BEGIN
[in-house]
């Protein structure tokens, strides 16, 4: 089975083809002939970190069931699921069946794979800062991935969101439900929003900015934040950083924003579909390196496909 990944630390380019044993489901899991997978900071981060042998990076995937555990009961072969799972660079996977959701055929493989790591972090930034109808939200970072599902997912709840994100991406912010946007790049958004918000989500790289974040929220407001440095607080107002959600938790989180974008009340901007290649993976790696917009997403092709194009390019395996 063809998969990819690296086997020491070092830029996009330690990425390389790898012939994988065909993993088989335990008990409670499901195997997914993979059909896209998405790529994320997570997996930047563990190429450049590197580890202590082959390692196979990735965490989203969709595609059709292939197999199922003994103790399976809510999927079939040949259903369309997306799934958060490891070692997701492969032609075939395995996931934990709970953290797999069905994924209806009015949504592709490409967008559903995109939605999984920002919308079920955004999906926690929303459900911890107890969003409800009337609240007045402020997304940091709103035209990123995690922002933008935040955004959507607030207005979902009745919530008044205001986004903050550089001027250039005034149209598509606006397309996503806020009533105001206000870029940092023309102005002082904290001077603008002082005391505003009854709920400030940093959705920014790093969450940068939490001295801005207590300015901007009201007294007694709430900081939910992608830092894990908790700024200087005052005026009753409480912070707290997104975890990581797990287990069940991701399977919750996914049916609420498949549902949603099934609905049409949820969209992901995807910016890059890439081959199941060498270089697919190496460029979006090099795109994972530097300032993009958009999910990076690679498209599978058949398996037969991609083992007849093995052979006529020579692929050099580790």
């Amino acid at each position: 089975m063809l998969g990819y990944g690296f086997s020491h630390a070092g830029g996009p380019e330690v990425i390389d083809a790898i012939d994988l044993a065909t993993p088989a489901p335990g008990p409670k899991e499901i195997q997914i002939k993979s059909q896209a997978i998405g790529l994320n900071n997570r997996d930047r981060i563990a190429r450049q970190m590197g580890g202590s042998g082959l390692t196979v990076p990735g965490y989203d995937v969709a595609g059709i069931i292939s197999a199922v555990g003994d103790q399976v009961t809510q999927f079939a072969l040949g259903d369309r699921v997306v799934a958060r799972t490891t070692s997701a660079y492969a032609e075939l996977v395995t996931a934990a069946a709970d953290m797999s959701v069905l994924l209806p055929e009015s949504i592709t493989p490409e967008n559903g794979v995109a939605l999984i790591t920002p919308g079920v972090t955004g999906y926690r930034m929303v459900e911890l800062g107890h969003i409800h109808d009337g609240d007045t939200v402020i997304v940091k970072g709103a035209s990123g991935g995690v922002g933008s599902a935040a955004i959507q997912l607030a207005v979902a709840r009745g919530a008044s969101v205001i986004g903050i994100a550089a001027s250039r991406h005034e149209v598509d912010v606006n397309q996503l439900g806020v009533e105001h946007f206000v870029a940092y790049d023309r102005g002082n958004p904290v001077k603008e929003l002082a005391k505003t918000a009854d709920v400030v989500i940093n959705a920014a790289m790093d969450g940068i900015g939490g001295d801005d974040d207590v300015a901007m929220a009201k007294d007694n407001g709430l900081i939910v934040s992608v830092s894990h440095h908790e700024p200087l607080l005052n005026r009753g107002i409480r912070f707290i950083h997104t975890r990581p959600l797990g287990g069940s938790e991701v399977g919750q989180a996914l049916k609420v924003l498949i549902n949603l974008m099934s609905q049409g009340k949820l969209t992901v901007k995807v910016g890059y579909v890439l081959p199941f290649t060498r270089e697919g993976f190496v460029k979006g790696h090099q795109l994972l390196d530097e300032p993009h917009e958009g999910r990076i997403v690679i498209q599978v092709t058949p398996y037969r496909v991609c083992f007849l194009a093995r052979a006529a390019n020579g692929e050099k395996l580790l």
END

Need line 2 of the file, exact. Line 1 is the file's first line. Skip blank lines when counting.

């Protein structure tokens, strides 16, 4: 089975083809002939970190069931699921069946794979800062991935969101439900929003900015934040950083924003579909390196496909 990944630390380019044993489901899991997978900071981060042998990076995937555990009961072969799972660079996977959701055929493989790591972090930034109808939200970072599902997912709840994100991406912010946007790049958004918000989500790289974040929220407001440095607080107002959600938790989180974008009340901007290649993976790696917009997403092709194009390019395996 063809998969990819690296086997020491070092830029996009330690990425390389790898012939994988065909993993088989335990008990409670499901195997997914993979059909896209998405790529994320997570997996930047563990190429450049590197580890202590082959390692196979990735965490989203969709595609059709292939197999199922003994103790399976809510999927079939040949259903369309997306799934958060490891070692997701492969032609075939395995996931934990709970953290797999069905994924209806009015949504592709490409967008559903995109939605999984920002919308079920955004999906926690929303459900911890107890969003409800009337609240007045402020997304940091709103035209990123995690922002933008935040955004959507607030207005979902009745919530008044205001986004903050550089001027250039005034149209598509606006397309996503806020009533105001206000870029940092023309102005002082904290001077603008002082005391505003009854709920400030940093959705920014790093969450940068939490001295801005207590300015901007009201007294007694709430900081939910992608830092894990908790700024200087005052005026009753409480912070707290997104975890990581797990287990069940991701399977919750996914049916609420498949549902949603099934609905049409949820969209992901995807910016890059890439081959199941060498270089697919190496460029979006090099795109994972530097300032993009958009999910990076690679498209599978058949398996037969991609083992007849093995052979006529020579692929050099580790």